Confucius Lives Next Door by T.R. Reid is an interesting read about What Living in The East Teaches Us About Living in the West.
This week, Japan become #3 economy, behind China and the U.S. Let us not forget the great democracy that Japan is and despite the devastation of WWII and massive cultural differences, we have much in common. Although the book is now ten years old, the author captivated my imagination as I wondered: what would it be like for an American father to bring his family and living in Toyko?
I’ve always been fascinated with the Japanese culture, especially: low crime rates, non existence divorce, respect for the elderly, Japanese shiatsu therapy, focus on the common good, amazing longevity, and more.
As I found out, many of these principles can be traced to the influence of Confucius – the great Chinese thinker and nobleman from 500 B.C. The name is derived from the Chinese name of Kung Fu-tzu and was “Latinized” by the Jesuits to Confucius. (Note, in Japan, Confucius is referred to as Mister Koshi.
The book chronicles family life and explorations throughout East Asia (but primarily in Tokyo where T.R. Reid was bureau chief for NPR and the Washington Post). His many observations of the Japanese fascination with certain American icons and culture are spot on. The family is a bit of a novelty, but quickly learns to adjust and learn the importance of everyone doing their part to build community and benefit society.
This mantra contradicts with our American sense of individualism and the author does a great job of contrasting drivers of East Asian vs. Western cultures. For example, in the late 1990’s President Bill Clinton remarked on “a stunning breakdown of community, family, and work… and we must give young people something to say ‘yes’ to…” This is juxtaposed to the two billion people in East Asia saying ‘yes’ to the Confucius-influenced society that stresses the importance of enhancing the community, not the individual.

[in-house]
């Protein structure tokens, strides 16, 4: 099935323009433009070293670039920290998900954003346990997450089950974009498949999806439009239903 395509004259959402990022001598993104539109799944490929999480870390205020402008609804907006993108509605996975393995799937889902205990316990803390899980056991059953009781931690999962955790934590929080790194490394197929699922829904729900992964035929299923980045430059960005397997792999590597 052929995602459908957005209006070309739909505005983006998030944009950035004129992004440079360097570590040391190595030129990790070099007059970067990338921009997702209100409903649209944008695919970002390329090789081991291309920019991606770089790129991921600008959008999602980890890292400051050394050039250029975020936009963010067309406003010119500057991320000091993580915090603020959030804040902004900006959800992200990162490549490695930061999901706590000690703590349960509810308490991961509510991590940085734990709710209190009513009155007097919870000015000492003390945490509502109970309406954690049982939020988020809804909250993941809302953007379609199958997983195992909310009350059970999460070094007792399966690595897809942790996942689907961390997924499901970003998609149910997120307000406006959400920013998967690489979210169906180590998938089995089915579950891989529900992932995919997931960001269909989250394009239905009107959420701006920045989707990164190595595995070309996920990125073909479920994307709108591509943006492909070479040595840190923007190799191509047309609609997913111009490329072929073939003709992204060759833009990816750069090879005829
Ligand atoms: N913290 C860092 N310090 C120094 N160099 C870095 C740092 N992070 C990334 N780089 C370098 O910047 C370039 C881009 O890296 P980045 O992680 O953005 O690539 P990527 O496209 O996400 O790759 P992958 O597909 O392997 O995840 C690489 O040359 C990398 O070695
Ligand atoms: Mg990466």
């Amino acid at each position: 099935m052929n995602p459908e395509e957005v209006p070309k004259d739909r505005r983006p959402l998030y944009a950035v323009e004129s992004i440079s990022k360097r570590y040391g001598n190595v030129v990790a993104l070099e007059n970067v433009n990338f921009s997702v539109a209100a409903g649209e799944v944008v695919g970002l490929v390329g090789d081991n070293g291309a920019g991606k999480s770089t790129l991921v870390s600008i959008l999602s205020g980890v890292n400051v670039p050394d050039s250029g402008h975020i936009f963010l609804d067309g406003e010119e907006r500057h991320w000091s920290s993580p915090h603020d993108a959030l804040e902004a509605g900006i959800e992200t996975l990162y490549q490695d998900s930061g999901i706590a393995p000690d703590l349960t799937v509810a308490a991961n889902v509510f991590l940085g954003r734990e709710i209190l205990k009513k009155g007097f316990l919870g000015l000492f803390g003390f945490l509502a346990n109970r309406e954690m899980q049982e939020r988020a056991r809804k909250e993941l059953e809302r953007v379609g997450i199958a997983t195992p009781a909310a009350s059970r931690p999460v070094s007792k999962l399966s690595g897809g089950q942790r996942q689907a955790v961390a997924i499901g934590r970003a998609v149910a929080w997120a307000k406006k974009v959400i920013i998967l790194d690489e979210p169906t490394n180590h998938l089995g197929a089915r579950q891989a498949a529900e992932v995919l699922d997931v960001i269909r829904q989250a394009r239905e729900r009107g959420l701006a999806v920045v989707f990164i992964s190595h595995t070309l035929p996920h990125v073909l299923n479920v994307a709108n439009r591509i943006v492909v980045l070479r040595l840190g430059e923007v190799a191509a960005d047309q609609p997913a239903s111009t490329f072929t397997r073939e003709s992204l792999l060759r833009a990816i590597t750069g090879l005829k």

Want to act as a noble person? In this world, anyone has the ability to become a chun-tzu – a magnanimous man of virtue. Confucius taught that any man could be virtuous, key elements of virtuous conduct had to be taught. In the West, we have come to believe that it is important to education the individual vs. educate society.
9 points on which a gentleman should take care and be mindful of:
- When observing – to see clearly
- When listening – to hear distinctly
- In his expression – to be amiable
- In his attitude – to be deferential
- In his speech – to be loyal
- When on duty – to be respectful
- When in doubt – to ask questions
- When angry – to ponder the consequence
- When gaining an advantage – to consider whether it is fair
This well-paced book spans a number of topics that provide insight on how the Japanese recovered from the devastation of WWII and continues to be a strong democracy and economic power. Overall, it was a wonderful read. I learned a great deal about how the Japanese people tick – how they conduct business, show respect, and mold their youth. I remain fascinated, wanting to learn more and visit Japan in the future.